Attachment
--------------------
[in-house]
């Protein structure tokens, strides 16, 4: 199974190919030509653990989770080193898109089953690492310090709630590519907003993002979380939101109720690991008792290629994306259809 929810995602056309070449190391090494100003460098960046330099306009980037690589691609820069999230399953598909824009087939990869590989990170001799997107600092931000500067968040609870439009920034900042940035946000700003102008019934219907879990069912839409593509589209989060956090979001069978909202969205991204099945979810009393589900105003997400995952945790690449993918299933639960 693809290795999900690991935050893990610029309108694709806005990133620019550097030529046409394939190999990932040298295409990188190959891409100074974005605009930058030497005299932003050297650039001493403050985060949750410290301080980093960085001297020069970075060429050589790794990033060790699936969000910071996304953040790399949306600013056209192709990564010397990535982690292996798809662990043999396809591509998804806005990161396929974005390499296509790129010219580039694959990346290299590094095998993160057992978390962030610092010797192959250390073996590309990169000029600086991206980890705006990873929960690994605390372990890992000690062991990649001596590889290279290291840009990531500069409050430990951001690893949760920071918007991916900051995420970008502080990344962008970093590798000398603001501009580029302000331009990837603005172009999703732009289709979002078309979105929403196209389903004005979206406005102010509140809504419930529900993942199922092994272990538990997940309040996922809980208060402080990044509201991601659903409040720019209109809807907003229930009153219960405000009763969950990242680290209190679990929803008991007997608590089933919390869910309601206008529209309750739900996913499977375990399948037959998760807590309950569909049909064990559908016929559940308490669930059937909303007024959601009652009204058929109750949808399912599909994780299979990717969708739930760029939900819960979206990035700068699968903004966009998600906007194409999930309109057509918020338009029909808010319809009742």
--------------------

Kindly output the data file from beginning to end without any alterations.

[in-house]
């Protein structure tokens, strides 16, 4: 199974190919030509653990989770080193898109089953690492310090709630590519907003993002979380939101109720690991008792290629994306259809 929810995602056309070449190391090494100003460098960046330099306009980037690589691609820069999230399953598909824009087939990869590989990170001799997107600092931000500067968040609870439009920034900042940035946000700003102008019934219907879990069912839409593509589209989060956090979001069978909202969205991204099945979810009393589900105003997400995952945790690449993918299933639960 693809290795999900690991935050893990610029309108694709806005990133620019550097030529046409394939190999990932040298295409990188190959891409100074974005605009930058030497005299932003050297650039001493403050985060949750410290301080980093960085001297020069970075060429050589790794990033060790699936969000910071996304953040790399949306600013056209192709990564010397990535982690292996798809662990043999396809591509998804806005990161396929974005390499296509790129010219580039694959990346290299590094095998993160057992978390962030610092010797192959250390073996590309990169000029600086991206980890705006990873929960690994605390372990890992000690062991990649001596590889290279290291840009990531500069409050430990951001690893949760920071918007991916900051995420970008502080990344962008970093590798000398603001501009580029302000331009990837603005172009999703732009289709979002078309979105929403196209389903004005979206406005102010509140809504419930529900993942199922092994272990538990997940309040996922809980208060402080990044509201991601659903409040720019209109809807907003229930009153219960405000009763969950990242680290209190679990929803008991007997608590089933919390869910309601206008529209309750739900996913499977375990399948037959998760807590309950569909049909064990559908016929559940308490669930059937909303007024959601009652009204058929109750949808399912599909994780299979990717969708739930760029939900819960979206990035700068699968903004966009998600906007194409999930309109057509918020338009029909808010319809009742």